LOS ANGELES—Epilepsy is substantially more common in veterans than the general population and, in up to 40% of them, anti-epileptic drugs (AEDs) fail to control their seizures.
Veterans of the conflicts in Iraq and Afghanistan have particularly elevated rates, largely because of the high rate of traumatic brain injury associated with blast exposures, according to the VA. The VA also notes that ‘due to the common diagnosis of post-traumatic stress disorder in Vietnam veterans and the poor recognition of epilepsy, unknown numbers of Vietnam veterans are also experiencing seizures.’
To meet the needs of these veterans, the VA has responded by offering more options for specialized care, particularly through the 16 Epilepsy Centers of Excellence established across the country, and leading research on epilepsy management and treatment.
A team from the VA Greater Los Angeles Healthcare System, led by Sunita Dergalust, PharmD, recently presented results of a study on drug-resistant focal epilepsy at the American Epilepsy Society. They found that found veterans with more than one type of seizure, more than two seizures a month and a history of traumatic brain injury had significantly increased risk of drug-resistant epilepsy.1
Further, while the International League Against Epilepsy (ILAE) defines drug-resistant epilepsy (DRE) as ‘failure of adequate trials of two tolerated and appropriately chosen and used anti-epileptic drug (AED) schedules to achieve sustained seizure freedom,’ the Los Angeles team determined that the most veterans with DRE have tried and continue to take many more medications.
Their study reviewed charts of veterans with epilepsy between the ages of 18 and 75 who were seen in the Seizure Clinic at the West LA VA Medical Center. Of 300 patients with focal onset epilepsy, 100 met the ILAE definition of drug resistance. More than half (55%) had experienced traumatic brain injury and had seizures at least twice a month. All DRE patients had at least two kinds of seizures. These veterans had tried and failed a mean of 5.22 anti-epileptic medications and continued to take an average of 3.22 drugs to help control their seizures.
Focal onset seizures or focal seizures were previously called partial seizures because the electrical disturbance that triggers them starts in and usually affects just one lobe or hemisphere of the brain. Patients may be awake and aware or they may be confused and have impaired awareness. Other symptoms vary depending on the part of the brain affected, but may include a strong sense of déjà vu, numbness or tingling, hallucinations or visual disturbances, intense emotions, unusual smells or tastes, feeling a ‘wave’ going through the head or stiffness or twitching in the extremities, according to the Epilepsy Society.
About 13.8 of 1,000 veterans have epilepsy, and most of them have the focal variety, Dergalust told U.S. Medicine. In the overall U.S. population, the prevalence is about 5 per 1,000 individuals.
‘In general, 30-40% of patients with epilepsy are medically refractory and account for 80% of the cost of treatment in the US. Drug resistance is probably more common in focal epilepsy than other forms of epilepsy,’ she said.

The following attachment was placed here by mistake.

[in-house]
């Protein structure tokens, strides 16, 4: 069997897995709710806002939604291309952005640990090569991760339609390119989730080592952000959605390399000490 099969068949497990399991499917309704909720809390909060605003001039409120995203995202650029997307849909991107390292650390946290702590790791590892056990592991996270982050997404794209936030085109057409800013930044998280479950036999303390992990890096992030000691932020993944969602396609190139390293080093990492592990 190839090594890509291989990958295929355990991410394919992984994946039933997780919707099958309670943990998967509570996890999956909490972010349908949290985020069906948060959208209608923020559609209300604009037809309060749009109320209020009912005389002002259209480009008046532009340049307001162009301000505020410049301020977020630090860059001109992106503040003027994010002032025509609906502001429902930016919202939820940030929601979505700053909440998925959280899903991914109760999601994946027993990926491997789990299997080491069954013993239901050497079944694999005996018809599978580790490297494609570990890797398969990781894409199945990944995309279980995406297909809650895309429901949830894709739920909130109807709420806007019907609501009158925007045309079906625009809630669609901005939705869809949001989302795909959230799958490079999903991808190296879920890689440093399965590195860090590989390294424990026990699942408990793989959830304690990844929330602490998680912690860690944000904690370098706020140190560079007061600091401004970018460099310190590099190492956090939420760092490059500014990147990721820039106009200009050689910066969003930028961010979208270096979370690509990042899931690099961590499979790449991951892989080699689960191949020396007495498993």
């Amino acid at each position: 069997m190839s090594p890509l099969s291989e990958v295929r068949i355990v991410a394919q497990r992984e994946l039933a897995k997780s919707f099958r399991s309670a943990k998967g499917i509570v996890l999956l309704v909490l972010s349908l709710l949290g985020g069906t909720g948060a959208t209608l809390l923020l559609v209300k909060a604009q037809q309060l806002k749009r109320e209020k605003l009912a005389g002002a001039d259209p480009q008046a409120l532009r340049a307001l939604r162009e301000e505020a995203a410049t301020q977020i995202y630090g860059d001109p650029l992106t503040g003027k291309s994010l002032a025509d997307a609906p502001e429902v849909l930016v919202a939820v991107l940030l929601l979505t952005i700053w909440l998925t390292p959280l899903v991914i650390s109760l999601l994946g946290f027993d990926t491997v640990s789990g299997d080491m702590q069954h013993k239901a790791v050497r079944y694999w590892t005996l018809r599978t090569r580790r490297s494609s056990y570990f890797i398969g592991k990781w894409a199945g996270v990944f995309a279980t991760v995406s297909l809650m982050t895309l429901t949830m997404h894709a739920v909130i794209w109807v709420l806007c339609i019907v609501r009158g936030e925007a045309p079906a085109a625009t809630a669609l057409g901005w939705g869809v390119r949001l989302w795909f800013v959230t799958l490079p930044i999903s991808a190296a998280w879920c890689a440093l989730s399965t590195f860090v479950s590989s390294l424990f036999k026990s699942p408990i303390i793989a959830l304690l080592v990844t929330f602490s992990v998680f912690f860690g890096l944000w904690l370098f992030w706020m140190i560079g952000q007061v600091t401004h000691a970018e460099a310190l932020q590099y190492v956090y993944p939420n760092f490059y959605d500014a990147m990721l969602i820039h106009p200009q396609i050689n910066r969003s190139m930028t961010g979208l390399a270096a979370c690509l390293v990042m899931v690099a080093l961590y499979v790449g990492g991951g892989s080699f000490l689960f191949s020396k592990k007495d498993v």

While patients with DRE do not get complete relief from seizures with anti-epileptic drugs, in some cases taking multiple medications can help control seizures, Dergalust noted.
‘Our goal in the management of epilepsy is no seizures and no side effects as soon as possible. It is not uncommon to have patients to try multiple AEDs before we can get the right combination that will help control the seizures and also minimize side effects,’ she explained.
Patients with DRE should also pay attention to lifestyle choice that can reduce their risk of seizures, Durgalust said. Those include compliance with their drug regimen, avoiding stressful situations and seizure triggers such as binge drinking, drug abuse and sleep deprivation. They should also avoid activities that can lower the threshold for seizures such as playing video games or use of stimulants.
If anti-epileptics and seizure risk-reduction strategies do not provide relief, veterans may be referred to one of the Epilepsy Centers of Excellence, which are staffed by a multidisciplinary team consisting of epileptologists, neurosurgeons, neuroradiologists, therapists, psychiatrists, neurology pharmacists and nurses trained in the management of veterans with epilepsy.
‘These centers have the ability to closely monitor patients with the telemetry units and therefore offer different options to veterans who are resistant to multiple AEDs,’ said Durgalust. ‘This involves optimization of the patient’s AED regimens, surgical interventions, vagus nerve stimulation, Neuropace, ketogenic diet and enrollment in clinical trials of newer and experimental AEDs.’ Neuropace is an implanted neurostimulation system that detects and immediately disrupts abnormal electrical activity in the brain, functioning much like a pacemaker does for the heart.
The Epilepsy Centers of Excellence are also linked to Polytrauma Centers to collaboratively treat veterans who have moderate and severe traumatic brain injury and post-traumatic epilepsy.
Currently, veterans in the Los Angeles area have an additional resource to help manage drug-resistant epilepsy. ‘We are the only accredited pharmacy training program in neurology in the country, but we hope that this will be expanded to other VAMCs in the future’ Durgalust said. ‘Our services have improved patient care for those with neurological disorders and more specifically, we have improved compliance and seizure control in veterans with medically refractory epilepsy.’
1Aramian AM, Chae HJ, Crossley A, Wen M, Nguyen VH, Dergalust S. Predicting Drug Resistance in Veterans with Focal Epilepsy. American Epilepsy Society 2017 Annual Meeting. Abst. 3.291.
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